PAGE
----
If my patience wears thin during my recovery, a trip on my recumbent trike can provide a better frame of mind. Here I meet bikers on a recent trip. LISA BRAINARD/BLUFF COUNTRY READER
If my patience wears thin during my recovery, a trip on my recumbent trike can provide a better frame of mind. Here I meet bikers on a recent trip. LISA BRAINARD/BLUFF COUNTRY READER
There's an ability to "go with the flow" that comes naturally to some people. Two words to encompass that experience would be patience and calm.

My past life was far, far from this. What I refer to as my "past life" is my life up until Sept. 12, 2012. That was the day I lost my balance in what should have been a simple activity of moving one leg to safety (as people say, that's why they're called accidents) and fell 26 feet, face down into rocks and four inches of water in the Root River. Then, it was all further complicated by a stroke while I was recovering at the hospital.

But back to my past life, I often was impatient. I had little tolerance for long meetings, people who protested too much over having their photos taken, slow checkout lines in stores, or the people fumbling and digging in purses, causing some of the delay.

Now I'm that person fumbling with the backpack I use to carry items. You see, my right hand is in charge of a cane, while my left hand shakes all over the place, all on its own. So a backpack can come in quite handy.

However, even handling the backpack presents problems. I try to hold onto it with the left hand or brace it between the checkout counter and my shaky left leg, all as I attempt to unzip it with the right hand. Sometimes I drop it. Getting my checkbook out and attempting to write a check results in major shaking of that small writing platform. The checkbook and/or pen may go flying.

Heck, I recently dropped an ID in front of the local grocery store, where luckily and thankfully it was found and returned to me. The writing on my check is not easy to read. I'm mostly balancing on my good right leg as I do all this, but then the left leg starts to tire and adds an additional level of shaking.

Bottom line, I am slowing down the whole process - and I hate it. I feel what I expect are the impatient eyes of the nearby world drilling into me.

When I share this with others, they tell me I'm just very sensitive to the perception of others now as I continue my recovery and face my new life as a person with disabilities.

I'm trying to be patient with myself, but it's hard. I have made some great strides in being patient with others. Being in a hospital for a long recovery period and later going back for many follow-up appointments has been a good teacher. I may need to refrain from eating to take a test later in the day. Sometimes the doctors are really late to an appointment (but I understand firsthand how an emergency might set them back).

I'm working with a lot of different people to get rides to appointments. Sometimes I'll even line up one ride up and a different one back, especially if I have a long day of numerous appointments. I'm thankful for rides and hate to inconvenience the drivers any more than need be, like making someone wait all day - unless that person might enjoy or make good use of a full day around Rochester.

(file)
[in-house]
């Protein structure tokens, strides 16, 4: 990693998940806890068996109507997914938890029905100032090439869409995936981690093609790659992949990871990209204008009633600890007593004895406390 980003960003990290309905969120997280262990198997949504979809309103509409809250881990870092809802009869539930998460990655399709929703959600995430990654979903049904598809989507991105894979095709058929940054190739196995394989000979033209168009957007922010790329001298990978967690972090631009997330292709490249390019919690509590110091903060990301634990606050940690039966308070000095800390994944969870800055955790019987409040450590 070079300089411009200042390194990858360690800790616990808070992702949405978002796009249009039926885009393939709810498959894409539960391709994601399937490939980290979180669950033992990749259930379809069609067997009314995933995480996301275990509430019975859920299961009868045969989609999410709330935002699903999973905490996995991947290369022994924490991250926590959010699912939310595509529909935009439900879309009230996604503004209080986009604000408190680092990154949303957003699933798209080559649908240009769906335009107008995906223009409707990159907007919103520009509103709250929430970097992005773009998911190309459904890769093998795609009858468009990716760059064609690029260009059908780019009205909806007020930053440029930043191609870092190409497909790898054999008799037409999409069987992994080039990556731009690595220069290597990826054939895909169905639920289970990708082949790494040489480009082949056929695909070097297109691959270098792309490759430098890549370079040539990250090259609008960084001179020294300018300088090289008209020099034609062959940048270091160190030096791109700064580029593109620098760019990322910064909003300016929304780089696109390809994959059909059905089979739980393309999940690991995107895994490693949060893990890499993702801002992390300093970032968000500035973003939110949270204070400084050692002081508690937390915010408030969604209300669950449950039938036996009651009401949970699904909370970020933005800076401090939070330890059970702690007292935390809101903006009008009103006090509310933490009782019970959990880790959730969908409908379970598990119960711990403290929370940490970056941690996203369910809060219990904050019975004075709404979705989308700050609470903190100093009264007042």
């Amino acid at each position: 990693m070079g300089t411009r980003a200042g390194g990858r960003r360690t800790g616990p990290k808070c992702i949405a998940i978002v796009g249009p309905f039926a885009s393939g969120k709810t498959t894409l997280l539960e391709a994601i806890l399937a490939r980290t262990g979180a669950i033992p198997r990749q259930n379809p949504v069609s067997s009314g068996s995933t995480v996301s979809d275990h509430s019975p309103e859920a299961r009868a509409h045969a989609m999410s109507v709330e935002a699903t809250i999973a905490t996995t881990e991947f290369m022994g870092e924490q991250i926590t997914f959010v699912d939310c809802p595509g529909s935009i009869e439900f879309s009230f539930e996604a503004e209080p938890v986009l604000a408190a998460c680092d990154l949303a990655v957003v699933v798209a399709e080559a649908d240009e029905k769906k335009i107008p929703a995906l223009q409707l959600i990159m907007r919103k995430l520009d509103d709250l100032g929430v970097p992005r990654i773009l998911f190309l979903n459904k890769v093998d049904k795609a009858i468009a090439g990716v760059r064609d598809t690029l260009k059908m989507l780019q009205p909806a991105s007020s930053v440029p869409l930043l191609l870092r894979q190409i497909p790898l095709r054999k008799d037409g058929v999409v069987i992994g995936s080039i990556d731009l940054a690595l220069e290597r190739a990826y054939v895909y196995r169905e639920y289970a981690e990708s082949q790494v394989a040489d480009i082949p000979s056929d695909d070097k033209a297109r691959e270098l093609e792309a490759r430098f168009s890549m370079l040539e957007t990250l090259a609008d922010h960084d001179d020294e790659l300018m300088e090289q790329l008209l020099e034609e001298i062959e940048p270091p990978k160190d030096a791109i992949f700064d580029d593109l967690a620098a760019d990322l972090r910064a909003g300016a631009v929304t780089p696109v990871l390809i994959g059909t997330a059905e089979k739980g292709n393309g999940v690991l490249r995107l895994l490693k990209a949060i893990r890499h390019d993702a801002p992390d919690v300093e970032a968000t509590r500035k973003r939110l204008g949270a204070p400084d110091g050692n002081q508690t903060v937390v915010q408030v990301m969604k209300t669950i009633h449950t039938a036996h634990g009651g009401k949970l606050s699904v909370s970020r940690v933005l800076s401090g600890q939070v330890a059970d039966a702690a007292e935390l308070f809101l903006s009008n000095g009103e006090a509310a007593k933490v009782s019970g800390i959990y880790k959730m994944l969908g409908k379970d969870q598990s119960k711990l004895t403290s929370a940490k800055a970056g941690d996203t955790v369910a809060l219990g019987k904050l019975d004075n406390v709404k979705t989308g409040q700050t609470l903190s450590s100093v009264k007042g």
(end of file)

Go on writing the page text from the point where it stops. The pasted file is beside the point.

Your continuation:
If I have to wait, it's OK. I just try to take some deep breaths and think happy thoughts in the doctor's office. Or I may shuttle between Gonda downtown to Saint Marys to use the library; take in a free educational presentation over the lunch hour at Gonda/Mayo (yes, one is on stress management, thank you); or listen to the piano music and entertainment at Gonda/Mayo.

During my most recent trip I wandered around the Plummer Building, which was the first Mayo Clinic building constructed in the late 1920s. It includes a small museum on the third floor. Plus, its design and architecture are lavish and gothic. That excursion was time well spent.

Now, let's shift the focus onto me. I am not nearly so patient with myself in my new life. I want to walk, photograph, type, hike, rockhound, mountain bike and climb a well-branched tree as I used to. The medicines I'm taking in an attempt to control shakiness and muscle tightness need to start with low doses and build up to a dose that might show results - "titration" is the word I've learned for that process. If a medication shows no results I repeat the process in reverse to slowly get off it. Then everything is repeated with the next hopeful medication. It's all a slow, drawn-out endeavor.

I'm not going to lie. Sometimes as my hand shakes - or especially as I flop around on my bed like a fish to attempt to roll over (because nothing on my left side is moving as it should and is all tight) - I just want to scream as loud as I can in frustration or throw and break some glassware. But neither is really an option.

So I need to hit the deep breathing. Better yet, maybe I'll be able to take my recumbent trike out or get in a walk with my cane (including a few steps here and there without it).

Patience is a virtue... and I'm working on it. I welcome your positive thoughts as I learn to cut myself the same slack in my recovery and rehabilitation - in other words, "My New Life" - as I'm working to give others.